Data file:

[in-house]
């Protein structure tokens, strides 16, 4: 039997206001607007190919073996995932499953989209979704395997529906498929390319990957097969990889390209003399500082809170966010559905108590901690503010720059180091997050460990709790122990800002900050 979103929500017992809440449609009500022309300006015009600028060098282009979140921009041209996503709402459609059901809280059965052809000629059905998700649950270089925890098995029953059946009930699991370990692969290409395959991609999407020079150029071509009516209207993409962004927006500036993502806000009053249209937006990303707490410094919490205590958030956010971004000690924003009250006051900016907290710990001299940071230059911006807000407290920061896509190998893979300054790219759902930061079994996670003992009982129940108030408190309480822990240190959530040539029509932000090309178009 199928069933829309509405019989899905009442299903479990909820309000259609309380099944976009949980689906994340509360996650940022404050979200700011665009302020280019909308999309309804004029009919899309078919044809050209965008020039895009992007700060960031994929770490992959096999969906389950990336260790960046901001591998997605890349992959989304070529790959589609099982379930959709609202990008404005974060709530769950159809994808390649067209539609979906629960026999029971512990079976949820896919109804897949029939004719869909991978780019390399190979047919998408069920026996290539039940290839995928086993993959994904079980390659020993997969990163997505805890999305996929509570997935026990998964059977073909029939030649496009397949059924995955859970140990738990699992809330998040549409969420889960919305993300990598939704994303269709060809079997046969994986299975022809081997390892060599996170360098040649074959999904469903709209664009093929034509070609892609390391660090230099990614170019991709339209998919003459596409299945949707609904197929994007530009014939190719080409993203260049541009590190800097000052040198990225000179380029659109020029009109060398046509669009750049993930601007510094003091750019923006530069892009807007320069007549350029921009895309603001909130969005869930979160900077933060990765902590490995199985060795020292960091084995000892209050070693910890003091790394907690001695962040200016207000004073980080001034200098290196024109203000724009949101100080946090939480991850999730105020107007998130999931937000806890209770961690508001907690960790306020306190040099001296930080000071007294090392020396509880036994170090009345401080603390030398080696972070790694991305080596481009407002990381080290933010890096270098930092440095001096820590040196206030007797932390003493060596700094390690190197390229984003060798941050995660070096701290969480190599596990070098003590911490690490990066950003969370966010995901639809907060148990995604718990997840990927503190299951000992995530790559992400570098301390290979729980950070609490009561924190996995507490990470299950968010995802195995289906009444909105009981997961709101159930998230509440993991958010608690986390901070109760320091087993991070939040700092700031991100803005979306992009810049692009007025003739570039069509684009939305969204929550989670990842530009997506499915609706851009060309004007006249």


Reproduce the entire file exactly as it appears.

[in-house]
């Protein structure tokens, strides 16, 4: 039997206001607007190919073996995932499953989209979704395997529906498929390319990957097969990889390209003399500082809170966010559905108590901690503010720059180091997050460990709790122990800002900050 979103929500017992809440449609009500022309300006015009600028060098282009979140921009041209996503709402459609059901809280059965052809000629059905998700649950270089925890098995029953059946009930699991370990692969290409395959991609999407020079150029071509009516209207993409962004927006500036993502806000009053249209937006990303707490410094919490205590958030956010971004000690924003009250006051900016907290710990001299940071230059911006807000407290920061896509190998893979300054790219759902930061079994996670003992009982129940108030408190309480822990240190959530040539029509932000090309178009 199928069933829309509405019989899905009442299903479990909820309000259609309380099944976009949980689906994340509360996650940022404050979200700011665009302020280019909308999309309804004029009919899309078919044809050209965008020039895009992007700060960031994929770490992959096999969906389950990336260790960046901001591998997605890349992959989304070529790959589609099982379930959709609202990008404005974060709530769950159809994808390649067209539609979906629960026999029971512990079976949820896919109804897949029939004719869909991978780019390399190979047919998408069920026996290539039940290839995928086993993959994904079980390659020993997969990163997505805890999305996929509570997935026990998964059977073909029939030649496009397949059924995955859970140990738990699992809330998040549409969420889960919305993300990598939704994303269709060809079997046969994986299975022809081997390892060599996170360098040649074959999904469903709209664009093929034509070609892609390391660090230099990614170019991709339209998919003459596409299945949707609904197929994007530009014939190719080409993203260049541009590190800097000052040198990225000179380029659109020029009109060398046509669009750049993930601007510094003091750019923006530069892009807007320069007549350029921009895309603001909130969005869930979160900077933060990765902590490995199985060795020292960091084995000892209050070693910890003091790394907690001695962040200016207000004073980080001034200098290196024109203000724009949101100080946090939480991850999730105020107007998130999931937000806890209770961690508001907690960790306020306190040099001296930080000071007294090392020396509880036994170090009345401080603390030398080696972070790694991305080596481009407002990381080290933010890096270098930092440095001096820590040196206030007797932390003493060596700094390690190197390229984003060798941050995660070096701290969480190599596990070098003590911490690490990066950003969370966010995901639809907060148990995604718990997840990927503190299951000992995530790559992400570098301390290979729980950070609490009561924190996995507490990470299950968010995802195995289906009444909105009981997961709101159930998230509440993991958010608690986390901070109760320091087993991070939040700092700031991100803005979306992009810049692009007025003739570039069509684009939305969204929550989670990842530009997506499915609706851009060309004007006249």